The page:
5. Ensure parents have access to most recent IEP and/or Behavior Intervention Plan to facilitate maximum communication and coordination with a student’s school team.
  6. In addition to ensuring distance learning platforms are accessible, make sure all alerts from school districts and charter schools are available and understandable to parents and students.
  7. Urge the Utah State Board of Education to facilitate a uniform response to parents throughout the state concerning IEPs.
  8. Direct state - and urge private - universities, colleges, and technical schools to comply with their non-discrimination obligations under federal civil rights laws, including Section 504 of the Rehabilitation Act and Titles II and III of the ADA, including ensuring online learning is accessible and students with disabilities continue to receive appropriate accommodations.

Employment

  1. Ensure unemployment benefit applications are accessible, e.g by phone, web, in other languages and alternative formats, etc.
  2. Direct the Department of Workforce Services to extend Unemployment and Disability Insurance benefits for additional weeks and suspend job search requirements. Call on President Trump to declare a federal disaster and extend Disaster Unemployment Assistance to all those affected, as other states and members of Congress have done.
  3. Suspend the Temporary Assistance to Needy Families work activity requirement and place a moratorium on the 5-year lifetime maximum for the duration of the COVID-19 pandemic.
  4. Make sure employers are allowing/considering reasonable accommodations, including the option to work-from-home or take extended leave for employees with chronic health conditions.
  5. Consistent with H1N1 guidance from the Equal Employment Opportunity Commission, employers should provide similar accommodations in at-home settings to those needed in the office. For example, a chair or other piece of equipment purchased for the employee to complete their job duties should be provided in the home.
  6. Ensure layoffs/hour reductions do not target or disproportionately impact employees with disabilities.
  7. Ensure results of any necessary health screening are kept private - and separate from an employee’s regular file.
  8. Ensure local Social Security office phone line/online portals are accessible, as many Utahns with disabilities may have difficulty navigating these systems without in-person support.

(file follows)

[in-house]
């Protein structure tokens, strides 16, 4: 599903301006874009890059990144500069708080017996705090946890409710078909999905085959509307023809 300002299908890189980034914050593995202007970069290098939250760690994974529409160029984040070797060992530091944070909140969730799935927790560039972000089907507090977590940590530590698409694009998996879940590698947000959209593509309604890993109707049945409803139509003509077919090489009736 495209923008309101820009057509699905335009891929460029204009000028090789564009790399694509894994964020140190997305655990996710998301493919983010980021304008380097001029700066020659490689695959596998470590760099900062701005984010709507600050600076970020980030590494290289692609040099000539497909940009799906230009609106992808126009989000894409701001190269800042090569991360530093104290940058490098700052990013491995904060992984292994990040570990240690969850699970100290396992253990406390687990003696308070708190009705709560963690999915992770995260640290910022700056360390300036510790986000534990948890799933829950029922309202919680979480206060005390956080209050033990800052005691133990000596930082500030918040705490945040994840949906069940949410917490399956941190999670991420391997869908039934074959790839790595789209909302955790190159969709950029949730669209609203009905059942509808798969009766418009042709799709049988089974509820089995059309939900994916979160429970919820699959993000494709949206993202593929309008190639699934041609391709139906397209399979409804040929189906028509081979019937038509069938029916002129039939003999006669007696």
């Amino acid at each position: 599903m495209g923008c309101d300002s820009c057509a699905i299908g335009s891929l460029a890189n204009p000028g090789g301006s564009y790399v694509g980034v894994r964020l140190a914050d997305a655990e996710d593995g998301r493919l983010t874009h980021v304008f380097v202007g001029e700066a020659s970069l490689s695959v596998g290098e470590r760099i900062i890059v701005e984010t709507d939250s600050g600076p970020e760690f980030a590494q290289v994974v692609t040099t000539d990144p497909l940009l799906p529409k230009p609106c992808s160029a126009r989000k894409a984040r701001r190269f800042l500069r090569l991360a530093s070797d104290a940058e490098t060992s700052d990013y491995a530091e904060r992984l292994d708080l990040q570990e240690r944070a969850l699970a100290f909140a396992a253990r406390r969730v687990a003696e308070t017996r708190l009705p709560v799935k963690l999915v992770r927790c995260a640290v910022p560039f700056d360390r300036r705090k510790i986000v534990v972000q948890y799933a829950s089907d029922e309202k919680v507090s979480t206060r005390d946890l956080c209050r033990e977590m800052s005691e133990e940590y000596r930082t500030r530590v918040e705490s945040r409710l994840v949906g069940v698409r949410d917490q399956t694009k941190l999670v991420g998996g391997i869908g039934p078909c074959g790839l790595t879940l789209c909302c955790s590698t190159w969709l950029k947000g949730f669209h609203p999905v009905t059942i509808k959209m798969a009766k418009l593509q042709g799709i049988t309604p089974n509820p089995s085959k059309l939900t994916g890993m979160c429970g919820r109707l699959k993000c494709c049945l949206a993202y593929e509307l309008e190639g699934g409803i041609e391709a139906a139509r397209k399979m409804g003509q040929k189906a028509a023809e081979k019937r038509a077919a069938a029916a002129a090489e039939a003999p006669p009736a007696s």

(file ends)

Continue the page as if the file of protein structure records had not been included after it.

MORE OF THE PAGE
9. Cease overpayment notice and collection for the duration of the pandemic.

Transportation

  1. Buses and trains are the only means of transportation for many Utahns with disabilities. While social distancing is incredibly important, so too is the vital need to maintain public transit so those dependent on it can meet their needs and fulfill their obligations.
If you have questions or would like more information, please do not hesitate to contact me. Thank you for your time and consideration of the above recommendations. Sincerely, Adina Zahradnikova Executive Director
Today, the Disability Law Center called upon Governor Herbet to protect the welfare of all Utahns, particularly those with disabilities, during the COVID-19 crisis. If taken, we believe these measures will protect the health and safety as well as the legal rights of Utahns with disabilities and will ensure they receive appropriate care and services. The steps include:
  • Planning Considerations
    • Swift and comprehensive implementation of Families First Coronavirus Response Act
    • Direct all medical care providers to prohibit discrimination against people with disabilities, including equity in telehealth
    • State emergency guidelines and response must be accessible and include people with disabilities in planning processes
    • Make sure Utahns with disabilities have access to needed services, like public transit and healthy food
  • Criminal and Juvenile Justice
    • Suspend the pre-trial detention of people arrested for non-violent offenses
    • Improve screening and precautions in state and county correctional facilities
    • Release or parole prisoners and detainees who are over 60/have disabilities and others at elevated risk
    • Prohibit use of solitary confinement as means of social distancing
  • Medicaid